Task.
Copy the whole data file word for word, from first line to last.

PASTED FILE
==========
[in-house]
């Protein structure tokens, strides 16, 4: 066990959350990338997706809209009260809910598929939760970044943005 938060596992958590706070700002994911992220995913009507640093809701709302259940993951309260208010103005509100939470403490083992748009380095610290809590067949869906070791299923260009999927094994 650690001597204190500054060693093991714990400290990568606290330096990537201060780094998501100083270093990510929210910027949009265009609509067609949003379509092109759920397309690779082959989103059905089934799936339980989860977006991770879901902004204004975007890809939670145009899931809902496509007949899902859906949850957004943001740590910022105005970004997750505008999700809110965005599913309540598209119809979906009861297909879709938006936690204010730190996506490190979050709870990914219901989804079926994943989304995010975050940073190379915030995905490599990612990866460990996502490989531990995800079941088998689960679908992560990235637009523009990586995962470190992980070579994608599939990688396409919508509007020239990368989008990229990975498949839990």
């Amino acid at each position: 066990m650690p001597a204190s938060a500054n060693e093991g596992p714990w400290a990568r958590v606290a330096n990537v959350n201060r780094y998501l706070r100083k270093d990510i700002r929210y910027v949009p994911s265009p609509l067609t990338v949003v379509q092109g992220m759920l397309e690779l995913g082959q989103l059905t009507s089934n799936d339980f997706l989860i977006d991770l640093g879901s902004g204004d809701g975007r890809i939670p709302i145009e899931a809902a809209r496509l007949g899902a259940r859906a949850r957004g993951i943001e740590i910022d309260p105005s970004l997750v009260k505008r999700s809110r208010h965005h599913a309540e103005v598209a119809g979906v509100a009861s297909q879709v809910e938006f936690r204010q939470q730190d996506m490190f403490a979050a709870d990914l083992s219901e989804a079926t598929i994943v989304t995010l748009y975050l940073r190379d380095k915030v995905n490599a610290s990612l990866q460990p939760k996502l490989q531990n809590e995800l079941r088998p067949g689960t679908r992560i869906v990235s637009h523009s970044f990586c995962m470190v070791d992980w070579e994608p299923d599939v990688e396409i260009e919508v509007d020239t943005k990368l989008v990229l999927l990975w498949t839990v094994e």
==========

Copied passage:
[in-house]
């Protein structure tokens, strides 16, 4: 066990959350990338997706809209009260809910598929939760970044943005 938060596992958590706070700002994911992220995913009507640093809701709302259940993951309260208010103005509100939470403490083992748009380095610290809590067949869906070791299923260009999927094994 650690001597204190500054060693093991714990400290990568606290330096990537201060780094998501100083270093990510929210910027949009265009609509067609949003379509092109759920397309690779082959989103059905089934799936339980989860977006991770879901902004204004975007890809939670145009899931809902496509007949899902859906949850957004943001740590910022105005970004997750505008999700809110965005599913309540598209119809979906009861297909879709938006936690204010730190996506490190979050709870990914219901989804079926994943989304995010975050940073190379915030995905490599990612990866460990996502490989531990995800079941088998689960679908992560990235637009523009990586995962470190992980070579994608599939990688396409919508509007020239990368989008990229990975498949839990």
């Amino acid at each position: 066990m650690p001597a204190s938060a500054n060693e093991g596992p714990w400290a990568r958590v606290a330096n990537v959350n201060r780094y998501l706070r100083k270093d990510i700002r929210y910027v949009p994911s265009p609509l067609t990338v949003v379509q092109g992220m759920l397309e690779l995913g082959q989103l059905t009507s089934n799936d339980f997706l989860i977006d991770l640093g879901s902004g204004d809701g975007r890809i939670p709302i145009e899931a809902a809209r496509l007949g899902a259940r859906a949850r957004g993951i943001e740590i910022d309260p105005s970004l997750v009260k505008r999700s809110r208010h965005h599913a309540e103005v598209a119809g979906v509100a009861s297909q879709v809910e938006f936690r204010q939470q730190d996506m490190f403490a979050a709870d990914l083992s219901e989804a079926t598929i994943v989304t995010l748009y975050l940073r190379d380095k915030v995905n490599a610290s990612l990866q460990p939760k996502l490989q531990n809590e995800l079941r088998p067949g689960t679908r992560i869906v990235s637009h523009s970044f990586c995962m470190v070791d992980w070579e994608p299923d599939v990688e396409i260009e919508v509007d020239t943005k990368l989008v990229l999927l990975w498949t839990v094994e």